Tiny tracks were fossil hunter Eldon George’s big find
Eldon George, a Canadian amateur geologist, has died aged 87.
George became a big name in the world of fossil hunters when he discovered the world’s smallest dinosaur tracks.
He took up searching for minerals in the 1940s and displayed his treasures at his own museum in the town where he was born – Parrsboro, Nova Scotia. His dogged pursuit meant his fame spread far and wide and he was featured in publications including the Christian Science Monitor, the New York Times and National Geographic, as well appearing in a five-part CBC Television series called Geologic Journey,
Born in 1931, his interest began after his right arm was fractured in a fall when he was nine. The injury healed poorly, leaving him unable to play sports with his friends, so he began exploring the beaches and cliffs near his home, collecting rocks and teaching himself gemology.
He opened his Rock and Mineral Shop and Museum in Parrsboro in 1948 and displayed his huge collection of specimens there until he sold the business in 2015 and donated the collection to Parrsboro’s Fundy Geological Museum.
His discoveries altered scientific views, not least the moment in 1984 when he picked out what appeared to be tiny tracks at Wasson Bluff, on the shores of the Minas Basin.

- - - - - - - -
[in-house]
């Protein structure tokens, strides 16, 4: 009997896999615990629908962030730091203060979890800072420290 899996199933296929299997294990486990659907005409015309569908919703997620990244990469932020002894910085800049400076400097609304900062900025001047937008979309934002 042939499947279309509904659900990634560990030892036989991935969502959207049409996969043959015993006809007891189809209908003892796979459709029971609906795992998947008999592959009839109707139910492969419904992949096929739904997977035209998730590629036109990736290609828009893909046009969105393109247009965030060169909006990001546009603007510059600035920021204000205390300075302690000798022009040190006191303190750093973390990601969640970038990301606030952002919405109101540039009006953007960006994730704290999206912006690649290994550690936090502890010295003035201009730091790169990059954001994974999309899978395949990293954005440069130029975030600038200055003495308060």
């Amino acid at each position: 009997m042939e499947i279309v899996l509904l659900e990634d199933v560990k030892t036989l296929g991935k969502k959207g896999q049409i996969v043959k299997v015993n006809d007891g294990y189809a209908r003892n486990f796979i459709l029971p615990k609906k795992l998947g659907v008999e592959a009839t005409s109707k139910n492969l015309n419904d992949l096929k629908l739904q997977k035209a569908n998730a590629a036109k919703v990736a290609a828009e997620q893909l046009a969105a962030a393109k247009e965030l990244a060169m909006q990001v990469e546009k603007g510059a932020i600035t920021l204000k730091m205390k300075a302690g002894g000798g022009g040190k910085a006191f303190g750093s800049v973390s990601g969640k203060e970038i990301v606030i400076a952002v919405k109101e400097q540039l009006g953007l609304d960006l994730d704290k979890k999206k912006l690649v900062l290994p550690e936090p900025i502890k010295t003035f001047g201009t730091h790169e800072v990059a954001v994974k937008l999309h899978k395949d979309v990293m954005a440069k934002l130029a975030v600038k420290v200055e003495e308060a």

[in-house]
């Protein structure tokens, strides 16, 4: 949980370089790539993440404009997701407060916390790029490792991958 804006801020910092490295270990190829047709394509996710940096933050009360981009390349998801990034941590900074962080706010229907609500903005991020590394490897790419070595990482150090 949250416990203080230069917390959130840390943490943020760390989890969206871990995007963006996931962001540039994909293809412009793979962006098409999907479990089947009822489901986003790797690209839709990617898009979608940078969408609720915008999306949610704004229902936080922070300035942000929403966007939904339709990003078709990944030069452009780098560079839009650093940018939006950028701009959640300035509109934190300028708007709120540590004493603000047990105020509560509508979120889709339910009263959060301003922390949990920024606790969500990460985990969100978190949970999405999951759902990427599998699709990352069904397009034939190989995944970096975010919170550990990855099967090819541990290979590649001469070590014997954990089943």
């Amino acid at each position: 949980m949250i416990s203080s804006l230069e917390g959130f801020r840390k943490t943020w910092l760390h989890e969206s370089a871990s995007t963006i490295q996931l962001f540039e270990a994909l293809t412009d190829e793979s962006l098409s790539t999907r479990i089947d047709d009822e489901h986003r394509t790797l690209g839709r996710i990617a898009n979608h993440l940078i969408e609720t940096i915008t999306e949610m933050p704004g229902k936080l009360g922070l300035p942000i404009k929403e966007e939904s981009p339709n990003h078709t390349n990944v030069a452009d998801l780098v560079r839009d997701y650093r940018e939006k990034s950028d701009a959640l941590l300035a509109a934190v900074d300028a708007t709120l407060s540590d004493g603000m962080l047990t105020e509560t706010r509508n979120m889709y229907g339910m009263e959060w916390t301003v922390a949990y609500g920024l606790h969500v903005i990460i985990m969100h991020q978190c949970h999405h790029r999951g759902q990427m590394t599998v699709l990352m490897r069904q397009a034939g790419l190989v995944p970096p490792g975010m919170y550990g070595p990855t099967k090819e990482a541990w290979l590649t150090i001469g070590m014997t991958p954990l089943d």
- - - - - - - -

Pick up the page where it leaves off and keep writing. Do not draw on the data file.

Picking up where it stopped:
Using a pocket knife, he gradually exposed five fossil trackways imprinted in a slab of sandstone. The prints were later determined to have belonged to a theropod dinosaur about the size of a small bird, such as a sparrow or robin. Two years later, a scientific team discovered hundreds of thousands of fossils at Wasson Bluff, in what became one of the biggest troves ever found.
In 2013, George received the Order of Nova Scotia, the province’s highest honour, for bringing the world’s attention to its geological heritage.
His other finds included a track that may have been left by a primitive, two-legged, crocodile-like creature, a fossilised insect with three pairs of wings and a tiny horseshoe crab that supplies a “missing link” in the area’s natural history.
Eldon George found ancient tracks.